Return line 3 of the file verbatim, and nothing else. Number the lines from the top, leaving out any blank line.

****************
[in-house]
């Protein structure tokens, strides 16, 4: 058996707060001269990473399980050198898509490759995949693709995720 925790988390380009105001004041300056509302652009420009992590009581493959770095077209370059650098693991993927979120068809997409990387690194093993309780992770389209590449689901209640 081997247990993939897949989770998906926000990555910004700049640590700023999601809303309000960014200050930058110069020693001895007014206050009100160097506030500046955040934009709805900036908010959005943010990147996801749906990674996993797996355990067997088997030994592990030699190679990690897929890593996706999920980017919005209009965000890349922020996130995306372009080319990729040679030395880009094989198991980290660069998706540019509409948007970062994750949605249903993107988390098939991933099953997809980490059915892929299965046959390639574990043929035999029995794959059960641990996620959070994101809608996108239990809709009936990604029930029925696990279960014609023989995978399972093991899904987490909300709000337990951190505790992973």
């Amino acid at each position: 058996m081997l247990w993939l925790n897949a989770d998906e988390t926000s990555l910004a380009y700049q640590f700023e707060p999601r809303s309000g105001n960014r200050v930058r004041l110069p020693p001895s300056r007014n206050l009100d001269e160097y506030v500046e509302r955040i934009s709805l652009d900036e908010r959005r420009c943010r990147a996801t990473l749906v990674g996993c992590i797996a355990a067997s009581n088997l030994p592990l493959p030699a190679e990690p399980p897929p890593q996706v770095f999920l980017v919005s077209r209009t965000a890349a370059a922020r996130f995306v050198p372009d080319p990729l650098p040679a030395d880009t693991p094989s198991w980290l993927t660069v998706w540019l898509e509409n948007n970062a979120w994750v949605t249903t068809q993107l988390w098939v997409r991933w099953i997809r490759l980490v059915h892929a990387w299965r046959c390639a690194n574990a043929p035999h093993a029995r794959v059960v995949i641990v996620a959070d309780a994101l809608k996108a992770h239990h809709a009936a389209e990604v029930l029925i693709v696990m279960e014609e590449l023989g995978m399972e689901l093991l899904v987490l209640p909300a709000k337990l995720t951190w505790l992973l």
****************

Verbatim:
């Amino acid at each position: 058996m081997l247990w993939l925790n897949a989770d998906e988390t926000s990555l910004a380009y700049q640590f700023e707060p999601r809303s309000g105001n960014r200050v930058r004041l110069p020693p001895s300056r007014n206050l009100d001269e160097y506030v500046e509302r955040i934009s709805l652009d900036e908010r959005r420009c943010r990147a996801t990473l749906v990674g996993c992590i797996a355990a067997s009581n088997l030994p592990l493959p030699a190679e990690p399980p897929p890593q996706v770095f999920l980017v919005s077209r209009t965000a890349a370059a922020r996130f995306v050198p372009d080319p990729l650098p040679a030395d880009t693991p094989s198991w980290l993927t660069v998706w540019l898509e509409n948007n970062a979120w994750v949605t249903t068809q993107l988390w098939v997409r991933w099953i997809r490759l980490v059915h892929a990387w299965r046959c390639a690194n574990a043929p035999h093993a029995r794959v059960v995949i641990v996620a959070d309780a994101l809608k996108a992770h239990h809709a009936a389209e990604v029930l029925i693709v696990m279960e014609e590449l023989g995978m399972e689901l093991l899904v987490l209640p909300a709000k337990l995720t951190w505790l992973l």